In an interview with Josep Cuní on 8tv on Thursday October 25th, exactly a month before the elections, Artur Mas said that in the next legislature he would like Rajoy to be a Spanish David Cameron.
By this he meant that he would like the Spanish president to make the holding of a referendum on Catalan independence possible in the same way as the British Prime Minister had done for Scotland.
"This is what I would like and this is what I will work for", said the Catalan president.
The CiU leader explained that the first thing he would do after the elections would be put forward "the example of what the British have done" and "if necessary, propose a reform of Spanish law" so that Catalonia could hold a referendum.
"In the next four years, we have to be able to hold a consultation but I don't know by what means" said Mas and went on to say "if Mariano Rajoy is willing, we'll negotiate and if not, we'll have a problem."
A problem for Catalonia "because we will be in unknown territory" and a problem for Spain "because in addition to the crisis, it will have an internal democratic challenge".
The President of the Generalitat wasn't optimistic, however, that the Spanish government would accept the holding of a referendum and also had little confidence in the recent offers of dialogue from the Spanish president, because they didn't appear to be sincere, particularly after the rejection of the fiscal pact.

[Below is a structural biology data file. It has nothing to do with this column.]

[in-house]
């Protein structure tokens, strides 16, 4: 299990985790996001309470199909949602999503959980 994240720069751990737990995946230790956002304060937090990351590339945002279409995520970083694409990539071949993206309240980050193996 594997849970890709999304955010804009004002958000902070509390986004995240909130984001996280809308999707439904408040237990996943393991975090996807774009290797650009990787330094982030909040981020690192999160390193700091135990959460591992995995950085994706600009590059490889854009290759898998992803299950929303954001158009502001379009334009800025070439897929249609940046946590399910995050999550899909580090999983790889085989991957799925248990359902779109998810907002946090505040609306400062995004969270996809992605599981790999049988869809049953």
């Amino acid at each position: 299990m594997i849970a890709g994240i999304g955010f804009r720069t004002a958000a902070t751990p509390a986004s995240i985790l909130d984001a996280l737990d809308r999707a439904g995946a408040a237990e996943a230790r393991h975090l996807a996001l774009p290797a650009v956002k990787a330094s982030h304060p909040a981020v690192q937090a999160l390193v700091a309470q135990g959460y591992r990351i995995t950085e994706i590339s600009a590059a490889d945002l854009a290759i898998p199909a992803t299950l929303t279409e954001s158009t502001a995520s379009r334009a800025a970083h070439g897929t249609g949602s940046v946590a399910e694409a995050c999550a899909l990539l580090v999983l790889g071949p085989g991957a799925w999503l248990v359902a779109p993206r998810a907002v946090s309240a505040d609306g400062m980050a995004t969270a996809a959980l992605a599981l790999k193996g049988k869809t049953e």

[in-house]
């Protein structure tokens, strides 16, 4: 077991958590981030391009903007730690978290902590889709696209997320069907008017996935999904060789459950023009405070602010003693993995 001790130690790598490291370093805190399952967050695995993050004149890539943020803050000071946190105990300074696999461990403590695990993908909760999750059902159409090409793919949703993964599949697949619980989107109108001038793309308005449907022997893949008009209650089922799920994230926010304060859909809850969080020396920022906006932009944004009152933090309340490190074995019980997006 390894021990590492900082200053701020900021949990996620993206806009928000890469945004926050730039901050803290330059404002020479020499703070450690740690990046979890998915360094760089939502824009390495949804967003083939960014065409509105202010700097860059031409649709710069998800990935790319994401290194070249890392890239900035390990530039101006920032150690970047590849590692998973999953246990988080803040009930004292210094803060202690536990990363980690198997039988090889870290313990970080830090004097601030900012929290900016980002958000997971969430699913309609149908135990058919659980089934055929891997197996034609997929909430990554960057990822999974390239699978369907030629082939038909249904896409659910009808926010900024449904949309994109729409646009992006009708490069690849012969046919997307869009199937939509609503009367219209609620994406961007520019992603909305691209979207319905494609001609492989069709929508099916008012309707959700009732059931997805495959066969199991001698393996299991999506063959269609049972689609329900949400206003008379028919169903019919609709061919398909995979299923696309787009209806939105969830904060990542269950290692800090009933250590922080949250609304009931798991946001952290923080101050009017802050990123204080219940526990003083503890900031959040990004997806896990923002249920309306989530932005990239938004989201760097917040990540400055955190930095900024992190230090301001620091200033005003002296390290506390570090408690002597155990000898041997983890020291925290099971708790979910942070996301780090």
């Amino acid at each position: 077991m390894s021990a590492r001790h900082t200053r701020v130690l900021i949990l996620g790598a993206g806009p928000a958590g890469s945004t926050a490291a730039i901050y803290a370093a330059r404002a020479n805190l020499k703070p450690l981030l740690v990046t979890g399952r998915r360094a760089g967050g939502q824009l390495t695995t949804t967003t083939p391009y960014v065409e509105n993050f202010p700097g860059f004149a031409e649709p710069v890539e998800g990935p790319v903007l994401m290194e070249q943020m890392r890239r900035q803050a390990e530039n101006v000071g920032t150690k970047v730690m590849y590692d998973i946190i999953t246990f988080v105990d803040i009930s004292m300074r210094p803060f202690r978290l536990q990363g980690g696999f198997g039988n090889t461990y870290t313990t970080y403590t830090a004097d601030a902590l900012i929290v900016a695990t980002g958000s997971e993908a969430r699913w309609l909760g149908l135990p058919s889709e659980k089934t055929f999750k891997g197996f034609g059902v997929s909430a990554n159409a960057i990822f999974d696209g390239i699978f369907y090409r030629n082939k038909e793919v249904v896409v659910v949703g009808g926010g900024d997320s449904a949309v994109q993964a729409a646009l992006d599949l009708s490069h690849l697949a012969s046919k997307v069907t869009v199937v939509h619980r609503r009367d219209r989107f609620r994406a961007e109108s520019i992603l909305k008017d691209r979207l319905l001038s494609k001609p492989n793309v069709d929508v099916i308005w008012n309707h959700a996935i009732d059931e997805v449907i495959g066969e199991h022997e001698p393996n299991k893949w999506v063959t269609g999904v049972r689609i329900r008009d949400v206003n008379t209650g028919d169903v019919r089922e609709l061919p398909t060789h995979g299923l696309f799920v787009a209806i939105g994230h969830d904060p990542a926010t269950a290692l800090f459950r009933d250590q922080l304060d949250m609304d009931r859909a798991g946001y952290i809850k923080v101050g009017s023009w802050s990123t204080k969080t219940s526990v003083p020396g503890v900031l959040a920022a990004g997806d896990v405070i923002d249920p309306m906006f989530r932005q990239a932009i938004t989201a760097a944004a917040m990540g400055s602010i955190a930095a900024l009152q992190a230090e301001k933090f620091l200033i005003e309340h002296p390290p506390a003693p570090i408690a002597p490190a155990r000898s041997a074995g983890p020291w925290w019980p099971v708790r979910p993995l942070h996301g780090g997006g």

Given the lack of understanding, he reiterated that Catalonia would have to work on drafting its own Law of Consultations while at the same time appealing to European law.
Mas called on those in favour of independence for Catalonia to act with maximum respect because "we have to point out all our reasons to Europe".
He also admitted that there was a possibility that, depending on how the Catalan independence process evolved, the Spanish government might be willing negotiate in order to reduce Catalan demands.
If this happened, Mas wanted to give a message of confidence and guaranteed that "nobody should worry because the final decision won't be taken by me nor the government nor the parliament but by the people of Catalonia".
However, he didn't make it clear whether he would accept a negotiation or not and restricted his comments to "my ideal would be to have our own state within the EU".
The President of the Generalitat denied that he was under pressure to reduce the aspirations of the pro-independence movement, which has been active in Catalonia since the Diada demonstration of September 11th.
He also rejected the idea that any of the major companies would try and block the process. "Do you think I would have decided to lead the process if I was worried about the opinions of certain people?" he asked and added "if they could stop me, they already would have done so".
The idea of the European character that a future Catalan state should have was emphasised by Francesc Homs, who, in comments to RAC1, said "This has to happen within the UE, otherwise it won't happen".
He went on to say that the government "has always made it clear that membership of the European Union has to be a necessary requirement".
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